"Previously we've been at the Conte federal building but we were really limited by what we could offer there. We could only offer classes Monday through Thursday evenings from 5 to 8:30 or 8:45. It didn't allow any flexibility for daytime classes or weekend classes. So when we had the opportunity we decided to make a move but we knew we wanted to be in Pittsfield, we knew we wanted to be downtown," Birge said.
1Berkshire had space in the former Central Fire Station, which was donated to 1Berkshire in 2012 by Berkshire Bank, on Allen Street and agreed to move upstairs and let MCLA take over the space it was occupying. In August, MCLA moved its programs there.
And now, the college wants to expand its reach in Pittsfield.
"Having this beautiful space in downtown Pittsfield aligns with our strategies, assuring education is accessible to all and responding to student and community needs in ways that enhance MCLA's distinctiveness, it's role as a pioneering education leader, and its value as an engine for regional growth," said MCLA Board of Trustees Chairwoman Denise Marshall.
Birge said the college is now adding more hours and more courses. Next fall three new certificate programs are eyed to be added to what is called "MCLA Pittsfield" -- accounting, network security, and arts management. Birge announced the programs and connected them each to direct requests from the local business community.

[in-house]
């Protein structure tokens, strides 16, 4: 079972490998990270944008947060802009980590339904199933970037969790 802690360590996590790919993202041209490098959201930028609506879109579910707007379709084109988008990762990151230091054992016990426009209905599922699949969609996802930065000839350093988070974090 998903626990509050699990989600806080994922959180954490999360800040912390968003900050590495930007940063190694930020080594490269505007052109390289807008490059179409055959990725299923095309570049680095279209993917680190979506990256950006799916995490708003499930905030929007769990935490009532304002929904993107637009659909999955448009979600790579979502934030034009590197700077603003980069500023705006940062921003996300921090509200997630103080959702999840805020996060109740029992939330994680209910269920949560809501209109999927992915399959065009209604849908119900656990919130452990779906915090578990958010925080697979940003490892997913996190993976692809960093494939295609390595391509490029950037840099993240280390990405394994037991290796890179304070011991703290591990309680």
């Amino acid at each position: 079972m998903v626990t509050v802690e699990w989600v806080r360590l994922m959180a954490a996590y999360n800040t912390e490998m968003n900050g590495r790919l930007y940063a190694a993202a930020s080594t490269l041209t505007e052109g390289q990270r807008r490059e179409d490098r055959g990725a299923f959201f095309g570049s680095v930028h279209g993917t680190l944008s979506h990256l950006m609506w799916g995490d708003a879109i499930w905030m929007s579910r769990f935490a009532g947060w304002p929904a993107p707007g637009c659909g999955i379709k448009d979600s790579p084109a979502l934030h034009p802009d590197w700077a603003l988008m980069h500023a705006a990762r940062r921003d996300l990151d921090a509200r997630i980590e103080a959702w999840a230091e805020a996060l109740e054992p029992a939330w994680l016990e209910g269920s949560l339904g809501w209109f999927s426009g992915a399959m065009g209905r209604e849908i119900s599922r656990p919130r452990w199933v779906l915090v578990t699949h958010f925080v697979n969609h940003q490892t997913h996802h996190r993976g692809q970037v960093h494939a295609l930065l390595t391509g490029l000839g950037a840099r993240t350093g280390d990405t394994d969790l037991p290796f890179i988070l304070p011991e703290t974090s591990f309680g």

While Marshall mentioned the location bringing more foot traffic downtown and increasing the college's visibility, Tyer was particularly happy with the accessibility for Pittsfield residents for such programming.
"The ability for the college to really provide for more people, access for more people to more programs, is really vital to the work we are all doing right now around workforce training, ensuring we are preparing people of all skills at all levels for their future prosperity," Tyer said.
Tyer praised having Pittsfield in the title and North Adams Mayor Thomas Bernard joked that he sees the new location as "the North Adams consulate in Pittsfield." Bernard also praised the economic impact accessible education has on the entire Berkshire economy.
"We all know that education is the key to our economic destiny here in Berkshire County and MCLA's presence in Pittsfield will help students continue, to complete, and to compete as we build the future of our county," Bernard said.
Mayor Linda Tyer extolled the expanded programming and space.
Bernard said the new space and expanded programming is a "continuation of a longstanding partnership" between the two cities.
"There are a great number of people in the Berkshires who have a lot of college credits but don't have a degree," said Associate Dean of Graduate and Continuing Education Paul Petritis.